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Month: July 2013

On fascism and fascists

Published in Ahram Online on July 21, 2013 In focusing on the Muslim Brotherhood’s fascist tendencies do we not risk losing sight of the largest elephant in the room — the perils of army intervention in the name of protecting liberty? In March, I wrote an article here in response to an article written by Wael Abbas, author of the blog Misr Digital, in which he had warned of the threat of a spread of armed militias belonging to different groups, from the Brotherhood to the Ultras to thugs, expressing apprehension at what he viewed was the rise of militarism…

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A Revolutionary People

Published in Ahram Online on July 15, 2013 Among the most complex lessons Egyptians have learned from the momentous events of the past two-and-a-half years is that they are a revolutionary people, writing their own destiny We were taught in schools that we were a patient and passive people, and for generations we accepted facile sayings about the genius of Egypt, its tranquil landscape, its gentle river and undemanding people. And yet here we are, proving to ourselves that we write our own history and that we can depose our rulers if they do not succumb to our will. This…

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Why it was necessary to remove Morsi

Published in Ahram Online on July 4, 2013 The revolution aimed to change the rules of the game, not just its players. When it was clear that Mohamed Morsi was picking up the mantle of Mubarak, he had to go I did not vote for Mohamed Morsi in the previous presidential elections. I invalidated my ballot in these elections because I realised that Egypt deserves better than either Morsi or Shafiq. Yet when the results were announced, I was glad because I realised that we had managed to carry out the first free and fair elections, and I considered Mohamed…

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We did not risk our lives simply to change the players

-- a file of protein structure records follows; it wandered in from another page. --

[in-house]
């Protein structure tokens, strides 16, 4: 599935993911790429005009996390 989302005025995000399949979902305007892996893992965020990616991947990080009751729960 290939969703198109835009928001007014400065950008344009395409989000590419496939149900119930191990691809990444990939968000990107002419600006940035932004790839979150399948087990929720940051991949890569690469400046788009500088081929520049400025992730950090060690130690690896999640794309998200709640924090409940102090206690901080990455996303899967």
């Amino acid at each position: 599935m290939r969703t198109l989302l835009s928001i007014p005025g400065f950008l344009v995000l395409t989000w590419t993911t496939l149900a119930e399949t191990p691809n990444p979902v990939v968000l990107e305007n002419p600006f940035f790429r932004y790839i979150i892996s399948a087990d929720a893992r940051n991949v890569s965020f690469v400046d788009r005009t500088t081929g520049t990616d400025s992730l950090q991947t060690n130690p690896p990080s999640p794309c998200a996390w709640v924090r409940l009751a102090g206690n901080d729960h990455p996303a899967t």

Posted as an op-ed for the CNN on July 3, 2013 Two days before Hosni Mubarak was ousted as president of Egypt, I wrote an article for CNN calling for the Muslim Brotherhood to have a place in the post-Mubarak Egypt. Back then, I wrote: “As a secularist, I am not in favor of the Muslim Brotherhood coming to power in Egypt, and I remain deeply skeptical of its political program, believing that much of it is vague and impractical. But as an Egyptian hoping for freedom and justice for my country, I am deeply convinced that the Muslim Brotherhood has a place within…

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The seven deadly sins of the Muslim Brotherhood

Posted on Facebook on July 1, 2013 One of the biggest casualties of yesterday’s events in Egypt is US Ambassador, Anne Patterson. For months now, she has been insisting on a slanted reading of the political scene in Egypt, constantly letting the Muslim Brotherhood off the hook (in a bizarre move last week, she even visited Khayrat El-Shater, the strong man of the MB in his personal office), and giving erroneous accounts to John Kerry about the opposition to President Morsy. The biggest casualty, however, has to be Morsy and his Muslim Brotherhood, who have insisted on a disastrous reading…

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Why Egypt is not Algeria

Posted on Facebook on July 1, 2013 Immediately after the Egyptian army issued its 48-hour ultimatum to political actors to set down their differences or else the army would initiate its own roadmap, in a thinly disguised threat to Morsi to step down, people started making comparisons with the Algerian army which, back in 1991, stepped in and annulled the results of the parliamentary elections thus preventing the Islamists (FIS) from reaping the results of their electoral victory. Egypt according to this comparison is about to enter in a cycle of violence due to the Muslim Brotherhood’s feeling it has…

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